Great beauty can hide great ugliness. With its liquid lines and fluid movements, the emphasis on graceful control and sensual abandon, passion embodied in the ethereal moves of the dancers,  ballet is considered one the most beautiful of art forms, but it can it is also one of the most punishing ones as well. Dancers will push their bodies to the extremes to perform the perfect pirouette, will starve themselves to stay in shape and will break, bend and mold their bodies in order to plie with the best of them. And its not just the physical that gets pushed the limit — the striving for perfection, the cost of competition, can exert its mental and emotional toll as well. For all its elegance and refinement, ballet can be hell.

Black Swan, Darren Aronofsky’s mind-bending backstage melodrama, is a descent into the abyss, a seething, lurid trip down into one dancer’s own personal Abaddon as she pushes her already fragile psyche to the breaking point during her preparations for the lead role in her company’s new version of Tchaikovsky’s Swan Lake. She’s Nina Sears (Natalie Portman) an emotionally stunted, sexually repressed dancer known in her company for her control and impeccable technique. She lives in a cramped New York apartment with her hovering, suffocating mother (Barbara Hershey), a former ballerina who gave up her career to have Nina and now lives vicariously through her daughter’s success. Her director, Thomas (Vincent Cassel), having cruelly and forcibly retired the company’s aging star Beth (Winona Ryder)  has awarded Nina the experimental lead role in his version of the ballet, asking the young woman to play both the part of the innocent, love-lorn White Swan and the seductive, impassioned Black Swan. Thomas knows Nina is capable of pulling off the purity of the White Swan; what he’s unsure of is if whether or not Nina has within her the intensity and sensuality necessary for the lusty Black Swan.

Nina, chilly, closed-off and almost pathologically unable to let go, struggles to prove she can play both roles. Driven by a need for utmost perfection, emotionally stunted by her overbearing stage mother, shy, if not outright afraid, of her own sexuality, Nina begins to unravel, her breakdown abated by the presence of Lily (Mila Kunis), a sexy, exotic and uninhibited new dancer who possesses the carnality needed for the Black Swan. Lily becomes Nina’s friend, lover and rival, and Nina quickly descends into a maelstrom of half-glimpsed illusions, paranoid fears and grotesque bodily transformations.

Aronofsky’s film is a delirious, mad, hallucinatory slice of elegant pulp. It’s an All About Eve in which Eve imagines having sweaty lesbian sex, feathers erupt from flesh and an emery board is used in an obscene manner.  It’s low-down and high art, a fervid stew of briefly glimpsed doppelgangers and moving paintings, a film in which a simple rash moves in time with sexual climax and the world of ballet is glimpsed in bloody contusions and broken body parts. Black Swan is of a piece with the director’s last movie, The Wrestler, both films portraits of a performer-athlete pushing themselves to the limit, and beyond, for their art. Whereas The Wrestler was aspirational, however, Black Swan is grotesque, refracting its story through a lens of great genre auteurs: Polanski, Cronenberg, Argento, De Palma. Yet Black Swan is no mere homage reel; it’s fully Aronofsky’s own, a febrile macabre that bursts forth from simple drama into a mental, Grand Guignol climax, a truly original work of art.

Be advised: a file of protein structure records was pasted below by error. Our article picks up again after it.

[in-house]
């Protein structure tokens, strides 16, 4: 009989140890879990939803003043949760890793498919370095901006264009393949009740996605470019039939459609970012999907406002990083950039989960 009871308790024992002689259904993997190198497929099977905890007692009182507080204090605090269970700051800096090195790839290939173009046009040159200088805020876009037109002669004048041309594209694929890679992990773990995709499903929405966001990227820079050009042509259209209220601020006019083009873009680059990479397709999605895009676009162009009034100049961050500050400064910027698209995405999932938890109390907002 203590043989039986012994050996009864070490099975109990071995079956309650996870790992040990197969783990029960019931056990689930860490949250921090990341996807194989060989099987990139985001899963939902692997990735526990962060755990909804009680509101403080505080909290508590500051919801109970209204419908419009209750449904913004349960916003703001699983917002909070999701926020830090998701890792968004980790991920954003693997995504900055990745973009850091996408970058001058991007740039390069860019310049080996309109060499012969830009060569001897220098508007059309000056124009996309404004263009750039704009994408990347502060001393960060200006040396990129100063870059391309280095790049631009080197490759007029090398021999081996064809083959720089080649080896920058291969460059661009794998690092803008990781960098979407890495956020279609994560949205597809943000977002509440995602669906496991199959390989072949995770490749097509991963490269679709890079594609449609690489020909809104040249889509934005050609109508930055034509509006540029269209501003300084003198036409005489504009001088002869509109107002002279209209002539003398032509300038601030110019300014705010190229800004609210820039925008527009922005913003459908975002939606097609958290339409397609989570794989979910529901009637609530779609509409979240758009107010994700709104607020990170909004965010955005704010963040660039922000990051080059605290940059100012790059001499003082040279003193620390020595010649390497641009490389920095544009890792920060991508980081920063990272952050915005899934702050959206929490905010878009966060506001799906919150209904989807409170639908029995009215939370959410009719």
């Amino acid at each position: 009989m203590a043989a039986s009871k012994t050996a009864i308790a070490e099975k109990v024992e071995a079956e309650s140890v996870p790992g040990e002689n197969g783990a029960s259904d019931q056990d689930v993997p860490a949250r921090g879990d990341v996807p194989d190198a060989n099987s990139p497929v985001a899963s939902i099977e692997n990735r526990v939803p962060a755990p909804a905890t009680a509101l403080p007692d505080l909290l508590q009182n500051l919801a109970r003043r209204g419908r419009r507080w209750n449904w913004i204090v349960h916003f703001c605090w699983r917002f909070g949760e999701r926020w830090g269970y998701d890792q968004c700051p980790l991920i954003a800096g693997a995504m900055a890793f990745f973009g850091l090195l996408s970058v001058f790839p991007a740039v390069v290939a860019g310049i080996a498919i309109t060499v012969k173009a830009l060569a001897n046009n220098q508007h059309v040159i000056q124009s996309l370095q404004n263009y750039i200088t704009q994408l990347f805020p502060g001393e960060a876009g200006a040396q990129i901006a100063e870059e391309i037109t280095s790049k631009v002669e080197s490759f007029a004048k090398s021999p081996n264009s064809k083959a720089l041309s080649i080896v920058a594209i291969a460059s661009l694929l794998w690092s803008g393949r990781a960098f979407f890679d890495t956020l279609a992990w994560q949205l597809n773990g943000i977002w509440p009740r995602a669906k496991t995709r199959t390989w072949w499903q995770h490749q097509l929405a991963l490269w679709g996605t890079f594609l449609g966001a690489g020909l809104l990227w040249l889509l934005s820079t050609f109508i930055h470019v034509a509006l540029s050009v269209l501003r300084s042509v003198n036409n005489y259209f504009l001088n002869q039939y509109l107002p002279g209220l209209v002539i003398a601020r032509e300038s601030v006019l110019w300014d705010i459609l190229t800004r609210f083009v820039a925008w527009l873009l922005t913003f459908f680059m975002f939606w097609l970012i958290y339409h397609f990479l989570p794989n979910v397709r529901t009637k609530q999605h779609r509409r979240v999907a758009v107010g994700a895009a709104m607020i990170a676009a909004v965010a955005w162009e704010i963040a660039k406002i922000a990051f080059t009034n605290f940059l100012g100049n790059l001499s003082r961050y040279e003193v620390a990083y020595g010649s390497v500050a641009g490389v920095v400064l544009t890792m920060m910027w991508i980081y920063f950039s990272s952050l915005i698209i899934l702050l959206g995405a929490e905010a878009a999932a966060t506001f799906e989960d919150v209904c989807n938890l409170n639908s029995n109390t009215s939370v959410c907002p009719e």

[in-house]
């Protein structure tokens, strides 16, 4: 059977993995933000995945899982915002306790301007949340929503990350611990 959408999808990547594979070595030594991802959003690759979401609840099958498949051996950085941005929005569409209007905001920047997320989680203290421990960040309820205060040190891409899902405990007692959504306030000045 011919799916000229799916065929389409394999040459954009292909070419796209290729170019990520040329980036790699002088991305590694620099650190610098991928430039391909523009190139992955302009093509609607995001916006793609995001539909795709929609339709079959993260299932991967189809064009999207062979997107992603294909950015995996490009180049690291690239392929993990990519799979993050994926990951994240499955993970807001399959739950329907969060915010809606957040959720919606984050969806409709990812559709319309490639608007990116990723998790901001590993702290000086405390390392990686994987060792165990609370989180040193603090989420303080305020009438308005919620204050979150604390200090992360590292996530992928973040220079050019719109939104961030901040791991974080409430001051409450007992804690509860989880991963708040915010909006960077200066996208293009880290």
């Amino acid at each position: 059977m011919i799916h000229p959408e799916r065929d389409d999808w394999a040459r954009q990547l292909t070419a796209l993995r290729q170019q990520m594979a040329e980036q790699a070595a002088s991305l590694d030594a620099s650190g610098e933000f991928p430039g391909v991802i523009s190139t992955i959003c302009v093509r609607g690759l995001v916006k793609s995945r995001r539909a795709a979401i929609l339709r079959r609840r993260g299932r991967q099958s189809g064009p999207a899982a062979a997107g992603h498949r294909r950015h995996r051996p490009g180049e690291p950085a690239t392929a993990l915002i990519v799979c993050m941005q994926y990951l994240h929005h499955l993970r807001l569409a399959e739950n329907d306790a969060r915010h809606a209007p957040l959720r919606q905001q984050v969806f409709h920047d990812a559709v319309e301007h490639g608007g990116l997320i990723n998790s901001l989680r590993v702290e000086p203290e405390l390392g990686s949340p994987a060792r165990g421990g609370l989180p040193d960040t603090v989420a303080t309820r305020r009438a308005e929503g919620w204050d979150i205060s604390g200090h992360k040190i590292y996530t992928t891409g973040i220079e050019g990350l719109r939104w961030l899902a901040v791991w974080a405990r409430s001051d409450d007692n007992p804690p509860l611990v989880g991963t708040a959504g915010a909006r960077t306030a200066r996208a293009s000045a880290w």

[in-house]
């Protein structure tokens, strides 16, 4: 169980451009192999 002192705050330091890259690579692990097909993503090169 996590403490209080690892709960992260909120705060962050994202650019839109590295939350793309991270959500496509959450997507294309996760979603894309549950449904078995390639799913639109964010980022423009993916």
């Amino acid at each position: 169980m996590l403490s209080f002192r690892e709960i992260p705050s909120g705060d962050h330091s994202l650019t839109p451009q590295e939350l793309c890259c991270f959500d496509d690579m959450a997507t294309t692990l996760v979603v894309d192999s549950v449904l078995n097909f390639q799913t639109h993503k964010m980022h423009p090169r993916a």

Aronofsky keeps his film ambiguous, focusing fully on Nina and never the letting the audience know if all that is happening is real, a supernatural menace impinging on the dancer’s already tenuous grasp on reality, or if it is all, indeed, in her mind, Nina’s own form of mental self- subterfuge. As such, the entirety of the film rests on Portman’s slim shoulders, and it proves to be a performance of jaw-dropping impeccability. Wounded, frail, quiet…mad, fearful…stormy, impulsive…Portman is nothing less than shattering, her performance a marvel of complexity and nuance. She’s ably abetted by her supporting class: Kunis, all grown up from her role on the sitcom That 70s Show; Hershey, all Mama Bates protectiveness; Cassel, in his best English-language performance and Ryder, explosive as an emotionally ruined has-been. The score by Clint Mansell, all 40s-melodrama strings, and the lush, yet intimate, cinematography from Matthew Libatique only serve to enhance the disquieting affect of Aronofsky’s film. Marrying ballet and horror, the beautiful and the ugly, Aronofsky has made a movie that is at once strange, alluring, feverish and haunting.


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